Wikipedia & Linterweb

4 juillet 2009

Du nouveau sur les frises !

Filed under: frise — Matthieu @ 16:16

Bonjour à tous,
Depuis fin mai, la société Linterweb propose aux internautes un programme générant des frises chronologiques permettant de visualiser de manière riche et innovante les informations présentes sur Wikipédia.
Deux types de frises sont disponibles.
– Le premier, la frise généraliste, situe les personnalités les plus importantes sur une ligne des temps à l’échelle des siècles, le long de viagra alternative laquelle on peut se déplacer aisément à la souris. Pour chacune de ces personnalités, un trait s’étire sur la frise entre la date de naissance et la date de mort de la personnalité, dont le nom est inscrit au-dessus de son trait.
En cliquant sur le nom, on affiche une bulle reproduisant le début de la biographie Wikipédia de cette personnalité, ainsi qu’une petite photo en médaillon. Cliquer sur le nom de la personnalité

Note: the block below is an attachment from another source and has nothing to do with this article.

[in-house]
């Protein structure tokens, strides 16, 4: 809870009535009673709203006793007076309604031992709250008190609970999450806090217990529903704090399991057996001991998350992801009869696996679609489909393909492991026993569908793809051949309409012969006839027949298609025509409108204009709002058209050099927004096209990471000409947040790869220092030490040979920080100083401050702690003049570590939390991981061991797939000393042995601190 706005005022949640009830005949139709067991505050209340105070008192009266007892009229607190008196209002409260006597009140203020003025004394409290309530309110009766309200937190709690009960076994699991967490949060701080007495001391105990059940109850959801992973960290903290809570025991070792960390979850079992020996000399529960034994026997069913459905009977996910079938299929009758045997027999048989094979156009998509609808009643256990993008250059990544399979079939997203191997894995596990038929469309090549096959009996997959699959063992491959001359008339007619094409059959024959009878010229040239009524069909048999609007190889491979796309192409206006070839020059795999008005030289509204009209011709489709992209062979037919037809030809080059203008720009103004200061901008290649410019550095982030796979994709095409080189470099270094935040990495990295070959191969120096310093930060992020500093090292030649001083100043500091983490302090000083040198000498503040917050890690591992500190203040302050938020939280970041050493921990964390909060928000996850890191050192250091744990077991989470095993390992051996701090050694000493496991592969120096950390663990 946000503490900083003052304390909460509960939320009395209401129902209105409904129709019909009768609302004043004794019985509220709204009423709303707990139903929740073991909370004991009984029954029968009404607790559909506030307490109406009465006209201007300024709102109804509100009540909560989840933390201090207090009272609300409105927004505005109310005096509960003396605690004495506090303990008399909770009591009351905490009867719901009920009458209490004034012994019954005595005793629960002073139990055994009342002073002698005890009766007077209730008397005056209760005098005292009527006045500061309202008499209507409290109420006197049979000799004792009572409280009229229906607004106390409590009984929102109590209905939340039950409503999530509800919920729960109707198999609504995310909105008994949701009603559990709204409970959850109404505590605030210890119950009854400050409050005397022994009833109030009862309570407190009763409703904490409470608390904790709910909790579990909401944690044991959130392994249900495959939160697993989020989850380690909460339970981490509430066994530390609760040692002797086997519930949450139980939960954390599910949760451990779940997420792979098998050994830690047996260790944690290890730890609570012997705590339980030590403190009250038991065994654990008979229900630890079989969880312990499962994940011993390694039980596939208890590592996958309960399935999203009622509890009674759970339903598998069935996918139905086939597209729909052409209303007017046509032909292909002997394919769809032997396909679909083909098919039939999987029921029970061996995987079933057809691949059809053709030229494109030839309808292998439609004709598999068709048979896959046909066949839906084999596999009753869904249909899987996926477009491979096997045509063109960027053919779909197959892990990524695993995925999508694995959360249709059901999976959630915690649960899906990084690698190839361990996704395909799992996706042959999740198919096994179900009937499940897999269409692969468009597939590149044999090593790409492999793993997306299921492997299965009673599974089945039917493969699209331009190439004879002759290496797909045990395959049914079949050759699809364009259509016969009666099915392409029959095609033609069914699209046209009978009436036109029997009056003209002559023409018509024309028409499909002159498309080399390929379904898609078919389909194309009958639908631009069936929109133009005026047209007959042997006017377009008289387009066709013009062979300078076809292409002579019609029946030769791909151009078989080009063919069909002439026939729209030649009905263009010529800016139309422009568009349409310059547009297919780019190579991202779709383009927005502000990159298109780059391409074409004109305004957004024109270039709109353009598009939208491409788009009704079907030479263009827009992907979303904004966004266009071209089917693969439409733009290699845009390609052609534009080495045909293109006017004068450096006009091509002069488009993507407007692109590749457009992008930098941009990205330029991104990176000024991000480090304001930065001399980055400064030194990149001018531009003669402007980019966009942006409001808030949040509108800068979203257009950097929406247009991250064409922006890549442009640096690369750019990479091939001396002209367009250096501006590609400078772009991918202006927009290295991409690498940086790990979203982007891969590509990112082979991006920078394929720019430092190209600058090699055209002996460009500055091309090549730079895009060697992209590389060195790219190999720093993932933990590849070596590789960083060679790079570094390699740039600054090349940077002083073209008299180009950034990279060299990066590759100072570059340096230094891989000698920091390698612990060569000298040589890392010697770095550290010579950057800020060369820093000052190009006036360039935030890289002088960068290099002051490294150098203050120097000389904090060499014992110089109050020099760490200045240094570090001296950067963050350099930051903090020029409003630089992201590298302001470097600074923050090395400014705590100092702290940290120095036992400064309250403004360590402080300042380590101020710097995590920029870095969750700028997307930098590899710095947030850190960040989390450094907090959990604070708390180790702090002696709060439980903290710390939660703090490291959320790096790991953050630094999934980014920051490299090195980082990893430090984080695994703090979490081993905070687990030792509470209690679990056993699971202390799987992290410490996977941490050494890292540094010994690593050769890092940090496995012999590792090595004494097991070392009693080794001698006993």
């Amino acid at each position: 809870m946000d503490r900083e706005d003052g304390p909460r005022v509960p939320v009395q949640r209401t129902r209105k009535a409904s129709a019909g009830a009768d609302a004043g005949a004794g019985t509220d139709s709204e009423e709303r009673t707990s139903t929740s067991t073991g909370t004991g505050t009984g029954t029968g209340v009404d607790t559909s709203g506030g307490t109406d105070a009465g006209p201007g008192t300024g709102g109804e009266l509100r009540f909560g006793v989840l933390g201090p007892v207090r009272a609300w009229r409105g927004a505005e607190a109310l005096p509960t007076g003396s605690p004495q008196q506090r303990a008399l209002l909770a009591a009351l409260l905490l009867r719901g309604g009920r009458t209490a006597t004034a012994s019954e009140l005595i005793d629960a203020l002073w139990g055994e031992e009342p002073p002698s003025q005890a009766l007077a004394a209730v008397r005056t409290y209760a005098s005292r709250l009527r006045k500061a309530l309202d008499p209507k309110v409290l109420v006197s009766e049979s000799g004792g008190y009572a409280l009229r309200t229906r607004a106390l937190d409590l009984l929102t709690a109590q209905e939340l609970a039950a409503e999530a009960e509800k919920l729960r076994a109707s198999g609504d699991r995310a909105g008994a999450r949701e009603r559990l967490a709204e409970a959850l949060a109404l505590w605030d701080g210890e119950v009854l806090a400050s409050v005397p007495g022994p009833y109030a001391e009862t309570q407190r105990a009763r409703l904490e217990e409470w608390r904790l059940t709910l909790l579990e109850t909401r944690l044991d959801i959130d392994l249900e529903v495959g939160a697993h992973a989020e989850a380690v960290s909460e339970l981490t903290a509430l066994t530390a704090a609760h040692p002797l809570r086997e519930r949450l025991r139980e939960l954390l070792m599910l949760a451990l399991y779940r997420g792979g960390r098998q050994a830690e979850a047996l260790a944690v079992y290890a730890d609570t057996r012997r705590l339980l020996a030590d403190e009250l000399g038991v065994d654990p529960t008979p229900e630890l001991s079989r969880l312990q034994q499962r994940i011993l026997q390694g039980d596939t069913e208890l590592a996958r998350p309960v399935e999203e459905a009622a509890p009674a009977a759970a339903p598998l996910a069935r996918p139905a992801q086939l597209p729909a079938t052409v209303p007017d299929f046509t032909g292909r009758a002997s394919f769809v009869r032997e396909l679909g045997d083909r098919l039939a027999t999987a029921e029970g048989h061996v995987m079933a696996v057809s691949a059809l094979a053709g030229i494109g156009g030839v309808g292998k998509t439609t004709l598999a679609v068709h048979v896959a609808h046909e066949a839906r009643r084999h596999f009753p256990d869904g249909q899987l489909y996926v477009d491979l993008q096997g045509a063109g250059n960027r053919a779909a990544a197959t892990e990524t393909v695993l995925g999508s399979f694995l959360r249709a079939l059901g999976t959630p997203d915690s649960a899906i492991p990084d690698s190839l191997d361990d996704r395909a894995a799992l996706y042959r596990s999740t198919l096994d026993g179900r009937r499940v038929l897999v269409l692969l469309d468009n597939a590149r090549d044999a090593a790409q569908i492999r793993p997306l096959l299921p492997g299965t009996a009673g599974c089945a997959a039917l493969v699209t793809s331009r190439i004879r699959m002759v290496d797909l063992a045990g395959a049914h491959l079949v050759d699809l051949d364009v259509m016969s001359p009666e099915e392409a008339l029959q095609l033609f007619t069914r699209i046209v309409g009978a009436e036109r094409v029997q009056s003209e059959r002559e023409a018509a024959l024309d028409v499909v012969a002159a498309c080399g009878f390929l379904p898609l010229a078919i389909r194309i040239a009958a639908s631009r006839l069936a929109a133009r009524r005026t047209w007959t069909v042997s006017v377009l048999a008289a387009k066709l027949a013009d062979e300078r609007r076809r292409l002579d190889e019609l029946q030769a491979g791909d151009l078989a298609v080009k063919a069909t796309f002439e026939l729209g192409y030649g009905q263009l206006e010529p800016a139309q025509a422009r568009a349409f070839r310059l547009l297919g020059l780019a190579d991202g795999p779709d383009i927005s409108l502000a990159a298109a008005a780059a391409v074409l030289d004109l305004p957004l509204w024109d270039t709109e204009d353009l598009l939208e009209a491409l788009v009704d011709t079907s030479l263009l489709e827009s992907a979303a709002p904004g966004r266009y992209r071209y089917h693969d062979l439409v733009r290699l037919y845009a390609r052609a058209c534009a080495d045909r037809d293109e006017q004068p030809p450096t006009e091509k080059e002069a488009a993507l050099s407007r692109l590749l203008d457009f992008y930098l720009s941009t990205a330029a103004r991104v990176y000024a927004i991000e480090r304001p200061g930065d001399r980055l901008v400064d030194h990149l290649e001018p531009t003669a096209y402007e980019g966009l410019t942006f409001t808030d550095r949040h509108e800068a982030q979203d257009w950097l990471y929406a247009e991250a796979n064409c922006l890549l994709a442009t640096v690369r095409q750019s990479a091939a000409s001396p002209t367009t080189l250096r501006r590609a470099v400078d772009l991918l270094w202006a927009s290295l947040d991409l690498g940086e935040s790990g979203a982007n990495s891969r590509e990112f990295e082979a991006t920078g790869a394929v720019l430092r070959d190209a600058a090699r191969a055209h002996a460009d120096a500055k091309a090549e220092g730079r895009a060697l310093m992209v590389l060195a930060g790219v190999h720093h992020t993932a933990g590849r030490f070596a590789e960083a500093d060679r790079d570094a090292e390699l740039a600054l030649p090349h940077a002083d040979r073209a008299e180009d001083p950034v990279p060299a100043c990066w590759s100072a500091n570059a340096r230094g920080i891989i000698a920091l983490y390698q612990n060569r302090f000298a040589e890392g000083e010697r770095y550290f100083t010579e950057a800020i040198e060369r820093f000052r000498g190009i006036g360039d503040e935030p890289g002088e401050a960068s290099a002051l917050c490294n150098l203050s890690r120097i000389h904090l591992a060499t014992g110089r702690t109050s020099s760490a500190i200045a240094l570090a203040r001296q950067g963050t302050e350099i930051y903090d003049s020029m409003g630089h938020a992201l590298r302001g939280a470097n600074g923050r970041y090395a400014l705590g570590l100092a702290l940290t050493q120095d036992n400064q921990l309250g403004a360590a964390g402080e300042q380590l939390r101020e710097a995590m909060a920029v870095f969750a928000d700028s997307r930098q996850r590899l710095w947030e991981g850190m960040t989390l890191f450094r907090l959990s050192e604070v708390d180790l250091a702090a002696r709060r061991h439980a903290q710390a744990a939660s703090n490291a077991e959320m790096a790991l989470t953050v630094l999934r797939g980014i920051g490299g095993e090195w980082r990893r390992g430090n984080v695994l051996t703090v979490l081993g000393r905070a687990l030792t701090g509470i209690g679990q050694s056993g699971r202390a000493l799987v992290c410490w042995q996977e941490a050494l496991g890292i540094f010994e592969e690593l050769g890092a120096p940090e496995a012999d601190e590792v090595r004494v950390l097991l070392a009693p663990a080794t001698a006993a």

Robes de bal courte dans cette bulle ouvre l’article Wikipédia correspondant, et le lien « Frise des contemporains » permet de centrer la frise autour de la personnalité en question.
En haut à droite, un petit formulaire permet d’accéder directement à une année ou une personnalité donnée.
Le deuxième type de frise, au lieu de se contenter du contenu de la Wikipédia, se base en plus sur celui de Wikinews. Deux frises sont superposées. La première, à l’échelle d’une dizaine des jours et par défaut centrée sur la journée en cours, situe sur la frise des évènements d’actualités issus de Wikinews. La seconde,
Ball Gown robes de mariée composée de trois sous-frises (Évènements, Naissances, Morts), et à l’échelle d’une cinquantaine d’années, affiche quels évènements se sont produits, sur ces années, le même jour qu’un jour donné (par défaut la date du jours en cours).
Un morceau de code javascript vous permet, par simple copier-coller sur votre site web personnel, d’y introduire la frise pour en faire profiter vos visiteurs.